Options for Addressing Student Loan Debt
The student loan debt crisis has been grabbing headlines for years across the country. By June 2020, over 44 million Americans held $1.6 trillion in combined student debt, according to an article on CNBC. Several factors are the culprit here. The rising cost of higher education, high interest rates, and high default rates have all contributed to this ballooning figure for decades.
Living with student loan debt is stressful. Studies have proven that the financial strain of these loans can lead to stress, anxiety, and depression in borrowers. If you are facing a similar predicament, know that you are not alone. Individuals at every level of employment in the country are struggling with student loan debt related to higher education. At the same time, you also need to know that there are ways to help you get out of this debt trap.
Consider Debt Consolidation
College is expensive, and parents and students opt for student loans, both from private lenders and the government for higher education. Consolidating your student loan debt means that all your loans will be combined into a single loan. You will get new terms for monthly payments, which can ease the load. There are many things to consider here though, such as types of loans, your interest rate, and repayment tenure. For instance, if you have taken federal government loans with fixed rates, you can choose the Direct Consolidation Loan Program, according to information from the Federal Student Aid, a part of the US Department of Education.
File for Bankruptcy
For years, experts have argued that discharging student loan debt through the bankruptcy route is not a viable option. But this narrative is changing. Research shows that 50% of the times, people have been able to get some or all of their student loan debt erased through bankruptcy, according to an article on NPR. In the recent decision Homaidan v. Navient, the Second Circuit court held that certain private student loans could be discharged, reflecting a growing trend in the courts.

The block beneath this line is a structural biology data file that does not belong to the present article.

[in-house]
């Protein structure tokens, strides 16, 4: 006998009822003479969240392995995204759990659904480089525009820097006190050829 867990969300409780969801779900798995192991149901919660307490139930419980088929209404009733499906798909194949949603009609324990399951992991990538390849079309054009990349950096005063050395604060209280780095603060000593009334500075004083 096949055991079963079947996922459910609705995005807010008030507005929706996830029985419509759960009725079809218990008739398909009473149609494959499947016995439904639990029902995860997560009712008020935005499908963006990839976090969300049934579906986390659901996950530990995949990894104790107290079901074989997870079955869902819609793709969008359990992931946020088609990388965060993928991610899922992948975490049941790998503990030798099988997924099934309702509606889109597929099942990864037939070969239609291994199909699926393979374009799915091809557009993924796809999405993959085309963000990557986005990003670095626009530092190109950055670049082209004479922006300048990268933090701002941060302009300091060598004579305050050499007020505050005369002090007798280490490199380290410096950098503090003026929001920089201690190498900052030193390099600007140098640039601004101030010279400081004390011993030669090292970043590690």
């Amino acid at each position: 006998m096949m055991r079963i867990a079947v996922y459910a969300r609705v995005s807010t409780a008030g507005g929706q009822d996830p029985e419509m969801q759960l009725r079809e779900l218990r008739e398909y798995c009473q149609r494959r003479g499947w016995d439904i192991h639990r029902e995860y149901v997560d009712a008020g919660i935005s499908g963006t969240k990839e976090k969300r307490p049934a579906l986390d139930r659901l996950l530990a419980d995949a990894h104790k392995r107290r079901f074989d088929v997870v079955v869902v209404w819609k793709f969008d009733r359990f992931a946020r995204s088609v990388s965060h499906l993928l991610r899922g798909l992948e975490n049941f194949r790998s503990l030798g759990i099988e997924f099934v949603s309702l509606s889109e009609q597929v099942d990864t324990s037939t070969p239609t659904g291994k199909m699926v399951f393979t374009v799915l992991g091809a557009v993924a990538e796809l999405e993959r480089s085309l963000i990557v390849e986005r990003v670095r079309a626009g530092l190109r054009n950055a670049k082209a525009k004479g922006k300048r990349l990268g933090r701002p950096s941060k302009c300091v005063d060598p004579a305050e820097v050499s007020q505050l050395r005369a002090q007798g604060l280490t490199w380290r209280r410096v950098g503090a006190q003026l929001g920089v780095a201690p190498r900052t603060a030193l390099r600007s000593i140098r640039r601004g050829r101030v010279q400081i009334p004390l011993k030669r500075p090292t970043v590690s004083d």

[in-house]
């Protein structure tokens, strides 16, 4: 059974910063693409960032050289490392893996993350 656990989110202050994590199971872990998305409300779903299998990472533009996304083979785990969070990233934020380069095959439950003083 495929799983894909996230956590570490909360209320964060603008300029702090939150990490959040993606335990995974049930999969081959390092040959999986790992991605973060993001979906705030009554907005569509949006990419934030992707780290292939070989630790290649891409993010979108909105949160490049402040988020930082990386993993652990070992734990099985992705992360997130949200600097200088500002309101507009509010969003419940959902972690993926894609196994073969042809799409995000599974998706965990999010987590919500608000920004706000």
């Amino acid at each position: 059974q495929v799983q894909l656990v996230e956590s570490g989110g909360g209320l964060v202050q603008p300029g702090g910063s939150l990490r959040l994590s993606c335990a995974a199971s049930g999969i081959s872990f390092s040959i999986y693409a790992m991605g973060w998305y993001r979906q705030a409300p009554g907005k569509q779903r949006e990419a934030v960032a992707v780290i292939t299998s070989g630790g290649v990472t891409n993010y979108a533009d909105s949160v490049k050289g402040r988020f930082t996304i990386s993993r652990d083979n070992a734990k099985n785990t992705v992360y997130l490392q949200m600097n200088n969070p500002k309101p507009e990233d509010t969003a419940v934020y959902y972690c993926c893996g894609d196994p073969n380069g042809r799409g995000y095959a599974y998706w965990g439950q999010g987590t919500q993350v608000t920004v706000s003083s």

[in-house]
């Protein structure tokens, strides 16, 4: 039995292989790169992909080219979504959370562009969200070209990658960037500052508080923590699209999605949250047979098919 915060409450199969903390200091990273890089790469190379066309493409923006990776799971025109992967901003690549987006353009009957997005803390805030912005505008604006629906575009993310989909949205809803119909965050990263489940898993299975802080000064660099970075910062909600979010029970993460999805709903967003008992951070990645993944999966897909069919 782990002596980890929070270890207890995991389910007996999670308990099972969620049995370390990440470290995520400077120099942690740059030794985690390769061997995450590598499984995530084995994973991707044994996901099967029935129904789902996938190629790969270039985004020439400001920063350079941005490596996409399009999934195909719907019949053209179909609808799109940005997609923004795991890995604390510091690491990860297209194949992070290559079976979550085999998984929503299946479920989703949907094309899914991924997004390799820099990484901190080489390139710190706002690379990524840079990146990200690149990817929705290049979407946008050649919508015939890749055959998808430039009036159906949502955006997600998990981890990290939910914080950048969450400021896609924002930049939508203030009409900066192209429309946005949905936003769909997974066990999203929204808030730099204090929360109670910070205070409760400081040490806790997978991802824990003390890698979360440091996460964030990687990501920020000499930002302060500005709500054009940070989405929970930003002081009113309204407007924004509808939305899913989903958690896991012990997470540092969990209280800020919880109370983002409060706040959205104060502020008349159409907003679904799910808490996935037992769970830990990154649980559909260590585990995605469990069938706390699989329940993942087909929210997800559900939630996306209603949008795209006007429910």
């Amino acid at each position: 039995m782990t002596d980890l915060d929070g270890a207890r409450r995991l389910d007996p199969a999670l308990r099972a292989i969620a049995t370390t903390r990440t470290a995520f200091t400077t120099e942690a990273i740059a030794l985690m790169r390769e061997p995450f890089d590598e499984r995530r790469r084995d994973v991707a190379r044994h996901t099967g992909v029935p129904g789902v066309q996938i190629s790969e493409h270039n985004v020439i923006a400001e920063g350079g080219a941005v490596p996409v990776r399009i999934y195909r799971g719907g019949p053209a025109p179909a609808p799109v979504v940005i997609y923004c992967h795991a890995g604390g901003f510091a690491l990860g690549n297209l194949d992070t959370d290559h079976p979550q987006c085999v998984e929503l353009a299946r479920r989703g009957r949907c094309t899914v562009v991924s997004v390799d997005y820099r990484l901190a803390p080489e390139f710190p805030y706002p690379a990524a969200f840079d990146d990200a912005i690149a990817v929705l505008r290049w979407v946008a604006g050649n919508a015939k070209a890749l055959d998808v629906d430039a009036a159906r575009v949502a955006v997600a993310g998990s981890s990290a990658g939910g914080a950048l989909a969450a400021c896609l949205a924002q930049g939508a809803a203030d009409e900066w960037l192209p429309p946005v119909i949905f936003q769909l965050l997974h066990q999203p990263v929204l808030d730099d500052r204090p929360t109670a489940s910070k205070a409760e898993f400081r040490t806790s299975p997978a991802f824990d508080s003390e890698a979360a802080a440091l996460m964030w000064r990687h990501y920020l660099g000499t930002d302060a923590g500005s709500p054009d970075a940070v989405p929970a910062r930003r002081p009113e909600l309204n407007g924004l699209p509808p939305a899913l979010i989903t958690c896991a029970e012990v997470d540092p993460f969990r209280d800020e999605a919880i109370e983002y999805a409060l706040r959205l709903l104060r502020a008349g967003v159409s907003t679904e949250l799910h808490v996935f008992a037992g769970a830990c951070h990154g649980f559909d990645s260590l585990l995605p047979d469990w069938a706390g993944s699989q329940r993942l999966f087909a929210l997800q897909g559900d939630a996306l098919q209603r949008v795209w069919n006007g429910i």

There is no special type of bankruptcy law for student debt, but individuals can file for Chapter 7 or Chapter 13 and then proceed on to file an “adversary proceeding” to have their loans considered for discharge. Sometimes, the filing of case in bankruptcy will make it easier for the student loan borrower because with the discharge of the credit card and medical debt, the borrower will have greater resources to pay the student loan. Talk to an experienced bankruptcy lawyer to see if filing bankruptcy may be an option for you in your particular situation.
Pay Down the Principal
If you have a high-paying job or if you have managed to save some money, you can consider tackling your student loan debt by paying off the entire principal whenever possible. The quicker you reduce the principal amount, the less interest you will need to pay. Alternatively, if you can pay a larger portion of the loan debt off now, the lower principal amount each month can lead to lower interest payments.
Other options include the American Rescue Plan, a part of President Biden’s $1.9 trillion stimulus package, which includes provisions for student loan forgiveness.
When you reach that point where your student loan debt is causing significant harm to your mental health it is important to address the situation as soon as possible, and it is necessary to consult an expert to weigh your options. Bankruptcy is a viable option for some, but not all individuals with overwhelming student loan debt. Research well and consult a skilled bankruptcy attorney to make an informed decision.